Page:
August 11, 1834 — The Ursuline Convent in Charlestown, Mass. lay in ruins today. Late last night, a mob of angry Protestants sacked it and burned it to the ground. The rioters were reportedly poor Yankee laborers who feared and hated Irish Catholic immigrants.
The nuns who lived in the once elegant building — as well as the who lived students at the all-female academy — fled or their lives.
While some of Boston’s wealthiest Protestants sent their daughters to the Ursuline Academy, most Yankees harbored a deep prejudice against Catholics. Long suspicious of “popery,” Protestant Boston was receptive to the malicious rumors that swirled about the convent. The convent burning was a prelude to the fierce anti-Catholicism that would greet the famine Irish who flooded into Boston a decade later.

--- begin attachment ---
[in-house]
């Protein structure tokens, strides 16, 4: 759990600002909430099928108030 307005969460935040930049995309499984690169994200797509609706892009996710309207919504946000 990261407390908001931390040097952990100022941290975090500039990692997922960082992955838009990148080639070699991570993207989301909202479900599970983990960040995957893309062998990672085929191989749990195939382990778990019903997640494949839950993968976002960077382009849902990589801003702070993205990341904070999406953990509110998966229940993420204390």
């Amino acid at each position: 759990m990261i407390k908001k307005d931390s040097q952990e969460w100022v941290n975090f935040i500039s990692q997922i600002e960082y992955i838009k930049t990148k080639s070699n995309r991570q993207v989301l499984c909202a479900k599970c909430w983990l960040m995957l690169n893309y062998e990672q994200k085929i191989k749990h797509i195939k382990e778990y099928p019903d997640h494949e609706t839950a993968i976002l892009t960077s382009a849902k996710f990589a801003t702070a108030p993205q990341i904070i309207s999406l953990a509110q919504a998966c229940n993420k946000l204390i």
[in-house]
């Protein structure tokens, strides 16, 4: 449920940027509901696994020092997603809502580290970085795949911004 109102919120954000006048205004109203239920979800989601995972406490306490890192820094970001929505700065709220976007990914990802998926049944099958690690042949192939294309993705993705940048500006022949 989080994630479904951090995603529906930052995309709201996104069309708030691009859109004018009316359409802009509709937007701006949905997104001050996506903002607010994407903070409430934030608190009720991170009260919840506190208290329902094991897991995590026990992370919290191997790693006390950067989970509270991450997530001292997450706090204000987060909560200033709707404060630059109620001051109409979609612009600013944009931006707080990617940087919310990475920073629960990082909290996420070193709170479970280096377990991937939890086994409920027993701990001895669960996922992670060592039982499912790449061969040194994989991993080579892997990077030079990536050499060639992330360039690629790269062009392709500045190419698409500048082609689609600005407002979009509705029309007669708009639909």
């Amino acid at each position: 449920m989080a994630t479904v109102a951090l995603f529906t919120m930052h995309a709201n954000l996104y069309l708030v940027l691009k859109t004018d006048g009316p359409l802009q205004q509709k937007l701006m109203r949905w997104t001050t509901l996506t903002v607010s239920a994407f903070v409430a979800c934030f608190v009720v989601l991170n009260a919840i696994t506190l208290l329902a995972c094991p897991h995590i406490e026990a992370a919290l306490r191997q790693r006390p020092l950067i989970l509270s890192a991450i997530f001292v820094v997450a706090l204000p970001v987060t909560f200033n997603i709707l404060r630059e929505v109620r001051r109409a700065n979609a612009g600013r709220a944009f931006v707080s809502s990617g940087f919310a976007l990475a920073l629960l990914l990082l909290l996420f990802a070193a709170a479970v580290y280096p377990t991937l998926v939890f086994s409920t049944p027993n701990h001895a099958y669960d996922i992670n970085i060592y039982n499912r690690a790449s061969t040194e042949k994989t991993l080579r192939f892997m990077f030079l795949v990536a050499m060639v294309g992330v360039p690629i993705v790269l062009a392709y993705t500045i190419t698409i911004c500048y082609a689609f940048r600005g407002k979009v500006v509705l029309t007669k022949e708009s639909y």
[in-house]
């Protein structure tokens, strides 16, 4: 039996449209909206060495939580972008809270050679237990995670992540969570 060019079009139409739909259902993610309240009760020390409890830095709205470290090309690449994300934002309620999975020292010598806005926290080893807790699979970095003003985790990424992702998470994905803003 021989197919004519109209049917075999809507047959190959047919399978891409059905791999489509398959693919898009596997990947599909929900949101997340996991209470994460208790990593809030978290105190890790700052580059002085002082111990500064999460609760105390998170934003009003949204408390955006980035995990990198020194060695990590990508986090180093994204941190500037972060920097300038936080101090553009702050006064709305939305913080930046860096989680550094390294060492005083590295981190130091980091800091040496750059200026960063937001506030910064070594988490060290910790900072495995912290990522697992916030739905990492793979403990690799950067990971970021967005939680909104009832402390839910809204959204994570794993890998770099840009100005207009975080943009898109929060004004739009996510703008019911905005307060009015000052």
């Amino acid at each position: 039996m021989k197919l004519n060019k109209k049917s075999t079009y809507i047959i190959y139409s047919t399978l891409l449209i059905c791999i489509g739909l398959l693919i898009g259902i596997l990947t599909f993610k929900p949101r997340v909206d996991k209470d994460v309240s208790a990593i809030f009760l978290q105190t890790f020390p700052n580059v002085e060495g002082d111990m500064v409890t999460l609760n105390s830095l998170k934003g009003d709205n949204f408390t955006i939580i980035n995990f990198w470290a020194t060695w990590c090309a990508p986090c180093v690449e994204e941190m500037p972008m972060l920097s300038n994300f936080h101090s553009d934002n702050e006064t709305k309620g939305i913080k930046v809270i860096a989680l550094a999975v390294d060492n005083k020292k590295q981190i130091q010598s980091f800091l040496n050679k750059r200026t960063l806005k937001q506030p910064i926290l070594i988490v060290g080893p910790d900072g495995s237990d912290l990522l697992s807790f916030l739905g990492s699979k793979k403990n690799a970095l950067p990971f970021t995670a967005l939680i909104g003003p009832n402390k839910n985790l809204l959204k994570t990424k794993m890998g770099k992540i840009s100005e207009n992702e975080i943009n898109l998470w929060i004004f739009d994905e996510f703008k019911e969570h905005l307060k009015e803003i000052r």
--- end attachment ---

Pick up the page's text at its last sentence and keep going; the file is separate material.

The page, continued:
The convent was never rebuilt. Its charred remains stood for the next 40 years as a reminder of the virulent prejudice against Catholics. The site was leveled in 1875, and the bricks were incorporated into Boston’s Cathedral of the Holy Cross.
Words of Wisdom for August 11, 2016
“It seems strange that a man of sense should be so zealous in the cause of nonsense.”
— Boston Minister John Carroll, the first bishop of the United States